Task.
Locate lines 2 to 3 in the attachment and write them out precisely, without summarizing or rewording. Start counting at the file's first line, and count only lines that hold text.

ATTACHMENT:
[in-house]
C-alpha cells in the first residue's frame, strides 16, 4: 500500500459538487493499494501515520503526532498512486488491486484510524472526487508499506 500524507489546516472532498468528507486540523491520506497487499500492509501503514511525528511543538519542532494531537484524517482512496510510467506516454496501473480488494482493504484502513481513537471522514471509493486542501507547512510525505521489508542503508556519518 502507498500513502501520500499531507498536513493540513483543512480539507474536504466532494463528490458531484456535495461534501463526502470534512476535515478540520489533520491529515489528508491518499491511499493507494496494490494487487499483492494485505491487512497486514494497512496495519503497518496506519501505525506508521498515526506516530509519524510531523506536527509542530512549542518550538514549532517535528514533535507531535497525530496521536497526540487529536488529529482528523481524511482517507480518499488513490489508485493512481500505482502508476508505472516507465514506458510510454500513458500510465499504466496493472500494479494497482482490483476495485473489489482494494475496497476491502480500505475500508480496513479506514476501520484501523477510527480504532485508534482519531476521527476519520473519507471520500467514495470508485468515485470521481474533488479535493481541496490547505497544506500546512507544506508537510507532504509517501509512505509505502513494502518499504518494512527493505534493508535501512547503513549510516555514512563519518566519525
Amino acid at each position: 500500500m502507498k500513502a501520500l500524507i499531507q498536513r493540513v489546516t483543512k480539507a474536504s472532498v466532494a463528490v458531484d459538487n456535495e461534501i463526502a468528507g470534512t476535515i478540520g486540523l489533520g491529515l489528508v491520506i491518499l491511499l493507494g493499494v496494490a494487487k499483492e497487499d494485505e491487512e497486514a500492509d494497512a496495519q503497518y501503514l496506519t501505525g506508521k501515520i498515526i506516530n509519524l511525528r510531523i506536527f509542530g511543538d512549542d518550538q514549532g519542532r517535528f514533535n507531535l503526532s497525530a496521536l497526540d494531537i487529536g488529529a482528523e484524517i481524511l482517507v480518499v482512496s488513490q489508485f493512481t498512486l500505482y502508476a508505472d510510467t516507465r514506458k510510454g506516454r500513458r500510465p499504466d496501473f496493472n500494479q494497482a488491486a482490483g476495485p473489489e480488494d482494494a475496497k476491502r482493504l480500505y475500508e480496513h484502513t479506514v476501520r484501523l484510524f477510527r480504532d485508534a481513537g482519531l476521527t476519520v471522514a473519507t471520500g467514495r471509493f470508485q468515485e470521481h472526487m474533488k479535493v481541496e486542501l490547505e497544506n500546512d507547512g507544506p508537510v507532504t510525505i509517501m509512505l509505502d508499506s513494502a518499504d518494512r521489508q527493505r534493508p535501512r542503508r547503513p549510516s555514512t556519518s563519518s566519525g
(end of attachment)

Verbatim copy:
C-alpha cells in the first residue's frame, strides 16, 4: 500500500459538487493499494501515520503526532498512486488491486484510524472526487508499506 500524507489546516472532498468528507486540523491520506497487499500492509501503514511525528511543538519542532494531537484524517482512496510510467506516454496501473480488494482493504484502513481513537471522514471509493486542501507547512510525505521489508542503508556519518 502507498500513502501520500499531507498536513493540513483543512480539507474536504466532494463528490458531484456535495461534501463526502470534512476535515478540520489533520491529515489528508491518499491511499493507494496494490494487487499483492494485505491487512497486514494497512496495519503497518496506519501505525506508521498515526506516530509519524510531523506536527509542530512549542518550538514549532517535528514533535507531535497525530496521536497526540487529536488529529482528523481524511482517507480518499488513490489508485493512481500505482502508476508505472516507465514506458510510454500513458500510465499504466496493472500494479494497482482490483476495485473489489482494494475496497476491502480500505475500508480496513479506514476501520484501523477510527480504532485508534482519531476521527476519520473519507471520500467514495470508485468515485470521481474533488479535493481541496490547505497544506500546512507544506508537510507532504509517501509512505509505502513494502518499504518494512527493505534493508535501512547503513549510516555514512563519518566519525
Amino acid at each position: 500500500m502507498k500513502a501520500l500524507i499531507q498536513r493540513v489546516t483543512k480539507a474536504s472532498v466532494a463528490v458531484d459538487n456535495e461534501i463526502a468528507g470534512t476535515i478540520g486540523l489533520g491529515l489528508v491520506i491518499l491511499l493507494g493499494v496494490a494487487k499483492e497487499d494485505e491487512e497486514a500492509d494497512a496495519q503497518y501503514l496506519t501505525g506508521k501515520i498515526i506516530n509519524l511525528r510531523i506536527f509542530g511543538d512549542d518550538q514549532g519542532r517535528f514533535n507531535l503526532s497525530a496521536l497526540d494531537i487529536g488529529a482528523e484524517i481524511l482517507v480518499v482512496s488513490q489508485f493512481t498512486l500505482y502508476a508505472d510510467t516507465r514506458k510510454g506516454r500513458r500510465p499504466d496501473f496493472n500494479q494497482a488491486a482490483g476495485p473489489e480488494d482494494a475496497k476491502r482493504l480500505y475500508e480496513h484502513t479506514v476501520r484501523l484510524f477510527r480504532d485508534a481513537g482519531l476521527t476519520v471522514a473519507t471520500g467514495r471509493f470508485q468515485e470521481h472526487m474533488k479535493v481541496e486542501l490547505e497544506n500546512d507547512g507544506p508537510v507532504t510525505i509517501m509512505l509505502d508499506s513494502a518499504d518494512r521489508q527493505r534493508p535501512r542503508r547503513p549510516s555514512t556519518s563519518s566519525g